As we come to the most Irish of all days, St. Patrick’s Day, I began to wonder a bit about the Traditional Set Dance of the same name. What does it have to do with St. Patrick, and where did it come from?
St. Patrick’s Day History
The history of St. Patrick takes us back to 450AD, when a young Roman citizen in Britain was captured and taken to Ireland as a slave. After years of isolation as a shepherd in the Ulster hills, Patrick was reunited with his family.
It is said that he ‘felt a calling to become a priest’, which isn’t terribly surprising as his grandfather was a Catholic priest.
The surprising part is that he returned to the pagan country where he had been a slave, “so that I could come to the peoples of Ireland and preach the gospel.” (Confession, writings of St. Patrick, 5th century)
As you know, St. Patrick’s life became the stuff of legend as he converted the pagans to Christianity. Today he is known for using the shamrock to teach the trinity and driving the snakes out of Ireland, and his holy feast day has become a world-wide celebration of all things Irish. And green.
St. Patrick’s Day Traditional Set Dance
St. Patrick’s Day has been described as the ‘signature step dance of the Irish diaspora.’
What is a Traditional Set Dance?
A traditional set dance is a set dance composed or arranged by the 18th century dance masters to showcase their own footwork.
Where did the song originate?
The music for St. Patrick’s Day is also known as St. Patrick’s Day in the Morning and has been played for centuries.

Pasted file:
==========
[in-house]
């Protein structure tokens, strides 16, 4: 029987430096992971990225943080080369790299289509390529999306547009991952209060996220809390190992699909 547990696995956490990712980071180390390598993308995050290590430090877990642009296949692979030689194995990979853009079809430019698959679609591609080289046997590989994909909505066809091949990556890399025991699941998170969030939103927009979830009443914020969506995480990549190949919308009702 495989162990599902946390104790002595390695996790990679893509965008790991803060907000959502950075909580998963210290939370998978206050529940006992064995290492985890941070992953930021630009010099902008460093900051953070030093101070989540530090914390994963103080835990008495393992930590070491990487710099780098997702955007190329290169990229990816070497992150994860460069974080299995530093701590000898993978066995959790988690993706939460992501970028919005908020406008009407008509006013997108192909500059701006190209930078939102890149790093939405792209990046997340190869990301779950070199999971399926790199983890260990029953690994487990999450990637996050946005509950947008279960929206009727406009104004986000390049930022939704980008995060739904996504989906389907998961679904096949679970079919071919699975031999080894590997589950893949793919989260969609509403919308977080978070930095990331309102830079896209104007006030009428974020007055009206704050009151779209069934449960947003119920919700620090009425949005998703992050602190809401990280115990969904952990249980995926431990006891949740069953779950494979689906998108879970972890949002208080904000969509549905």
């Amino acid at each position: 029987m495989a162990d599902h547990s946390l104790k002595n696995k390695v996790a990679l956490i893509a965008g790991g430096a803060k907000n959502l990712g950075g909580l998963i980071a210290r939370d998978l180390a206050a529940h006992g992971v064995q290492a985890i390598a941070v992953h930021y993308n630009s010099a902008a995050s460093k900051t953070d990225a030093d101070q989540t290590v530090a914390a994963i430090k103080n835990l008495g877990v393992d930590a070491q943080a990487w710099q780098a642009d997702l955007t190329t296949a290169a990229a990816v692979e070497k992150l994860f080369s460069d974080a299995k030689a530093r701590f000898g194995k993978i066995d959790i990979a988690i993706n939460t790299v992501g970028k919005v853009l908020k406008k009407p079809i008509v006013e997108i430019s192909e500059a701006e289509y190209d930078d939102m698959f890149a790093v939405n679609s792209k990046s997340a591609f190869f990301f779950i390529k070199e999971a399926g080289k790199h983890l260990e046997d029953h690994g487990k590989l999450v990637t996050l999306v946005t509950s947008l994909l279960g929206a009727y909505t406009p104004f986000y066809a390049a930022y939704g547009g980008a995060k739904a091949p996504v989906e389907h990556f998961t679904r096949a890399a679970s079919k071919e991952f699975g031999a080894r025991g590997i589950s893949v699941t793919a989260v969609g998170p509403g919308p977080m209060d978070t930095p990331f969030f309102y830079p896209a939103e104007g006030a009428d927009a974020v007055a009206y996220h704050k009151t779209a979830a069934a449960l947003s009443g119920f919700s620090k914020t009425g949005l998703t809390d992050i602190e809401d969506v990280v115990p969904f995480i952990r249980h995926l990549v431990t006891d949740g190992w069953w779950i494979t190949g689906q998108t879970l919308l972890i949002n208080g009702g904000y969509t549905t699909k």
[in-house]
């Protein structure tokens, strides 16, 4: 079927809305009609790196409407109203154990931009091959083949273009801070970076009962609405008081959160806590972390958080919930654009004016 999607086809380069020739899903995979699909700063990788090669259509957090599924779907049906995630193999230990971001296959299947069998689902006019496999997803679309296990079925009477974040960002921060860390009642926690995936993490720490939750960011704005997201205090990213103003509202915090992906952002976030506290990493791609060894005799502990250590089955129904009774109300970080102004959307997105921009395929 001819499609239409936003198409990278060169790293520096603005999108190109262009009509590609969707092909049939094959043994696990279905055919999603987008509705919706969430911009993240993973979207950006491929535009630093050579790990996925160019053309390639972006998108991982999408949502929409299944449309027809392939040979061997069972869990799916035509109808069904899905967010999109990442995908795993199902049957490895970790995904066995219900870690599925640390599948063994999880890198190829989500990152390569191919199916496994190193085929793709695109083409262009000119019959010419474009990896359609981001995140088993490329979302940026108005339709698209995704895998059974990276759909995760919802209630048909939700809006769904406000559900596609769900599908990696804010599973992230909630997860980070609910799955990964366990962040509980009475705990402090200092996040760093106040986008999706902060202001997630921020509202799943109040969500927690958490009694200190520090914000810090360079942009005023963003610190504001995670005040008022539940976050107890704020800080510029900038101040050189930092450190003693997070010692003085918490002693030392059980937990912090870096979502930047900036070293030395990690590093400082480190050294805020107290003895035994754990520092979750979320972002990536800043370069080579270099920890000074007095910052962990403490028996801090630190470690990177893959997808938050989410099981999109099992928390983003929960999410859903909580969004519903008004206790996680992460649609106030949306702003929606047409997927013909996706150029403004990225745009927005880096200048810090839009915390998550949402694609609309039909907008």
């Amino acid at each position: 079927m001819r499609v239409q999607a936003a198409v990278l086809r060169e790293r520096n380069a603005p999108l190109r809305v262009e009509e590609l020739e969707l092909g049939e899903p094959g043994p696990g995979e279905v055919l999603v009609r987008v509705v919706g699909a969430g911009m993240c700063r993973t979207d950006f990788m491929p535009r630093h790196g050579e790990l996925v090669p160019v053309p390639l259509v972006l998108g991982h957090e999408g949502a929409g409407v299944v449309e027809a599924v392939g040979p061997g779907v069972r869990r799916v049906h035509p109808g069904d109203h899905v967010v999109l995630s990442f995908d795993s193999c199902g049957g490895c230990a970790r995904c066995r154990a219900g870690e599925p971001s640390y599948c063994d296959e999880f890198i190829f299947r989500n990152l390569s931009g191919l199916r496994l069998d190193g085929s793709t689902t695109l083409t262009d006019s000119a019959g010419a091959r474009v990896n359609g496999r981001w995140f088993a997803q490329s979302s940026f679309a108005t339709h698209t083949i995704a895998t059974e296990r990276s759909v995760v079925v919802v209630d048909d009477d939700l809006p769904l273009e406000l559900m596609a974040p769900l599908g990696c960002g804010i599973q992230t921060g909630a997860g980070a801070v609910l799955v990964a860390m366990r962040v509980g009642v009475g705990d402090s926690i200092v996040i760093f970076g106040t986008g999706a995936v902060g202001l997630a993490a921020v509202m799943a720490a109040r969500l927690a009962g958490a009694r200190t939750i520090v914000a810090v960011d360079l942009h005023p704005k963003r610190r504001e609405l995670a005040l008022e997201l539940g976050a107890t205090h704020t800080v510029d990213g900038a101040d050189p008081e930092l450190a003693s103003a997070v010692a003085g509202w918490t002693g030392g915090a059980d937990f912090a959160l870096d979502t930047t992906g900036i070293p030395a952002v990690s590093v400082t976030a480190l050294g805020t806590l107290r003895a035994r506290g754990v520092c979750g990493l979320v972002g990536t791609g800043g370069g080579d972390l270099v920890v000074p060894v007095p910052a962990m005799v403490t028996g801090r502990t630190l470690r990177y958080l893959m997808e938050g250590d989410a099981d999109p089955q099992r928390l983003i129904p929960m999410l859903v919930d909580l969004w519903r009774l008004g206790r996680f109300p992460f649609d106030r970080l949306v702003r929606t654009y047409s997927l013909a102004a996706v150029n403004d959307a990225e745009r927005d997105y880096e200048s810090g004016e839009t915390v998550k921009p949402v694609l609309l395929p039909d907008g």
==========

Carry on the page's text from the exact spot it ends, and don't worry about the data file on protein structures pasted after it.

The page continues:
Historian W. H. Gratten Flood wrote that the song was played by Irish pipers at the Battle of Fontenoy on May 11, 1745, after the Irish had won the day’s battle for France.
Following that battle, the song appeared in the score of a London ballad opera in 1763, and was used as the regimental air of the Irish Legion within Napoleon’s army, as well as by Irish fighters on both sides of the American Civil War.
Where did the St. Patrick’s Day Set Dance originate?
The settings of St. Patrick’s Day are credited to Jeremiah Molyneaux of County Kerry in the early 20th century. (He also choreographed The Blackbird, another traditional set dance.)
Though the Molyneaux version of St. Patrick’s Day has been a designated Trad set for many years, the version most commonly danced today was composed by Stephen Comerford and is a shortened version of the older settings.
Recently the Molyneaux version has made a ‘reappearance’ on stages and at feiseanna. Faster steps and a more complex setting make this a challenging dance for even the most proficient dancer.
Traditional set dance steps are not altered by individual schools, and both the Molyneaux and Comerford steps are acceptable in competition.
References if you wish to know more
Read St. Patrick’s Confessio
Terminology of Irish Dance (Amazon link)
The Complete Guide to Irish Dance (Amazon link)
Jigs to Jacobites– 4000 Years of Irish History Told Through 40 Traditional Set Dances